Citizens must start a campaign to convert prominent shopping complexes in cities into no-car zones, says Sunir Roy.
There is now one more way, on top of all the old ones, to judge a city: is it a walker's city or not? In India's mostly unplanned cities, the last thought in the minds of those who order things is the need to make way for uncluttered pavements or sidewalks.
The little that used to be there has mostly given way to the need to widen roads to unchoke the traffic on them. And when even that has not worked, flyovers have come as monuments to ignorance (they also don't work) and wastefulness.
Since most cities don't deliver, the consolation prize that many seek is to be in a neighbourhood which has a decent park or two or move to a new development which has walkers or joggers tracks designed into them.
Those who are unlucky enough to miss out on both seek out stretches of a decent road or two near their homes for a brisk morning's pace-out. They are satisfied with very little since it is foolish to ask for more. A stretch that is not filthy makes do and should it have some green then that is a bonus.
In the soft light of early morning, these stretches take on a different personality. Brisk walkers in groups, twos or even singles, who often know each other well, cheerfully greet each other and pass on.
In under two hours these stretches lose their distinctiveness, get their quota of traffic, noise and fumes and their charmed profile goes into hiding, until it is daybreak again. It is like a girl in a fairytale, blessed or cursed -- depending on how you look at it -- that she will look charming and fresh for two hours every morning!
I have been unusually lucky all my life. I grew up within walking distance of Kolkata's Victoria Memorial with its well laid-out park, though in early life I seldom got up early enough to do justice to the locational privilege that my grandfather had bestowed upon his progeny when he built his house in the thirties.
Then came residence in a gated community in Gurgaon where the road around it was exactly a kilometer long. So not only could you take a pleasant walk any time of the day, even keeping track of how much you had done was made easy.
Then I came to Bangalore where parks are the only bit of garden that remains of the former garden city.
But my luck seems to have run out on the last leg of my journey. Every time I tell someone where our flat is in Kolkata, the invariable reply is: that's good, the Bypass or nearabouts is the place to be. But there is not a park in sight.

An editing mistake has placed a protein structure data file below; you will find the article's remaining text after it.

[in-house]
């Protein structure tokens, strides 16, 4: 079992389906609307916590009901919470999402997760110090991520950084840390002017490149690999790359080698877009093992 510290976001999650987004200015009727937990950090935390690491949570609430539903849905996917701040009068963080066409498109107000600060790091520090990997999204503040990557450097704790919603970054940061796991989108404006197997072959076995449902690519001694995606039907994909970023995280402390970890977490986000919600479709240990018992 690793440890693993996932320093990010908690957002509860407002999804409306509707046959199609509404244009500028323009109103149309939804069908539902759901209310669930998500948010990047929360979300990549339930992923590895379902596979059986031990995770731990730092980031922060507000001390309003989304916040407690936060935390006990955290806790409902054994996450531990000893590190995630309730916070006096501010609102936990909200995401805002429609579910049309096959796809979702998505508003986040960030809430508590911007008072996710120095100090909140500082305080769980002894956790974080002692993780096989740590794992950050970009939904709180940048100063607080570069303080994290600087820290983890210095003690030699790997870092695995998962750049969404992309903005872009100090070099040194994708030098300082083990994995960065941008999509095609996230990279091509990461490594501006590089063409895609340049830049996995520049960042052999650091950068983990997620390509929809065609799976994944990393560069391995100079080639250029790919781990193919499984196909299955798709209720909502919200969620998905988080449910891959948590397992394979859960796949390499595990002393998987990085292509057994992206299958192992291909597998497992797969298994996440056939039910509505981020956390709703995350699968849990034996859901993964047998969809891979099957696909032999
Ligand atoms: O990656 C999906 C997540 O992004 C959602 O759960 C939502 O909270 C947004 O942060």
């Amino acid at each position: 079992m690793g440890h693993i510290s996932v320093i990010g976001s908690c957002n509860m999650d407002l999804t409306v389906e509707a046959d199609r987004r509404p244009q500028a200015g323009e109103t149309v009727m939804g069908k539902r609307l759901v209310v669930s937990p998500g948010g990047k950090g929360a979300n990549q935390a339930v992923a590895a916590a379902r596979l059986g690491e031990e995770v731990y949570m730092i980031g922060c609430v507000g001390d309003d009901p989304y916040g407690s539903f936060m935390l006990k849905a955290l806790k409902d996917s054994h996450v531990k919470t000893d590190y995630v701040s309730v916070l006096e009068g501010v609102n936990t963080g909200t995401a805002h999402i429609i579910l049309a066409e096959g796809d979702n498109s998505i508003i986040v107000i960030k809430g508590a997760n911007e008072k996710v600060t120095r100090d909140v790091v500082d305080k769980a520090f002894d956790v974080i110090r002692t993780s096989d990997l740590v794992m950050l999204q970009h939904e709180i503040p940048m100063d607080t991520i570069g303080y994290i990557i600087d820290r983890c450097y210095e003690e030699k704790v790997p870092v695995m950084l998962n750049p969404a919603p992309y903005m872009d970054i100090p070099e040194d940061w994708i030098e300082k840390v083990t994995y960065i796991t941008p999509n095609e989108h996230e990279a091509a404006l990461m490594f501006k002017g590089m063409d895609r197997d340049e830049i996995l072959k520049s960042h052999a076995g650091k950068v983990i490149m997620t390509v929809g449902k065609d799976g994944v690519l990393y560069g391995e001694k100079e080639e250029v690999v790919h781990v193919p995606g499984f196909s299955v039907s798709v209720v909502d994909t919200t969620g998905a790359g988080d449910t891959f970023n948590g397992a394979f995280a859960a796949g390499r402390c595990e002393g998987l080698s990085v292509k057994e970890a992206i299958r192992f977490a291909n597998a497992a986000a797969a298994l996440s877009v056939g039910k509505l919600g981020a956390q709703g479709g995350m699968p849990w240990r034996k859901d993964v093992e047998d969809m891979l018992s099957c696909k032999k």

So, I have through trial and error discovered that consolation stretch which, by the wave of a magic wand every morning, becomes pleasant with pleasant walkers exchanging pleasant greetings.
The vast majority of us in urban India who do not have a decent place to walk, should start a campaign to rescue whatever decent stretch of road or open space there is in the neighbourhood, adopt it, nurture it, and not allow it to be ruined so that at least for two hours in a day, when the sunlight is all soft and virginal, the mundane becomes charmed.
The next citizens' initiative has to be to convert prominent shopping areas in our cities into walking zones where cars are not allowed. Of course, there will be opposition from shop owners who will fear losing business as those unable to drive up will drive away.
But, as has happened all over the world, the experience in shopping promenades sans cars has been so superior that custom has grown, not declined. What you will need is car parks nearby where cars can be deposited and then the window shopping or shopping proper done on foot.
For this the local government has to oblige and that is where the citizens' campaign will have to turn serious.
The third and more challenging initiative has to be to free up existing walkways from usurpers, both spillovers of established shops and hawkers.
While the shops have the money power to 'influence' civic staff so that they turn a blind eye to the encroachment, the hawkers fight literally with their backs to the wall as it is their livelihood which is at stake.
An elaborate social contract will have to be worked out whereby hawkers and walkers can share pavements.
Then finally redesigned cities will have to come where most people will be able to live within walking distance of their work place. This will not happen in a day. If the movement gets going now, then it is the next generation that will thank us.
These notions are not top of the mind in India today, but in good parts of the world, everyone has bought into them.
The main point is that citizens will have to take the first steps themselves, and not look to the government for deliverance. And after making some progress, the government will have to be engaged.
Long court battles will have to be fought with land sharks to rescue parks. It is the citizens who have breathed new life into cities like Chicago and Barcelona. Why can't a couple of Indian cities take the lead on the subcontinent?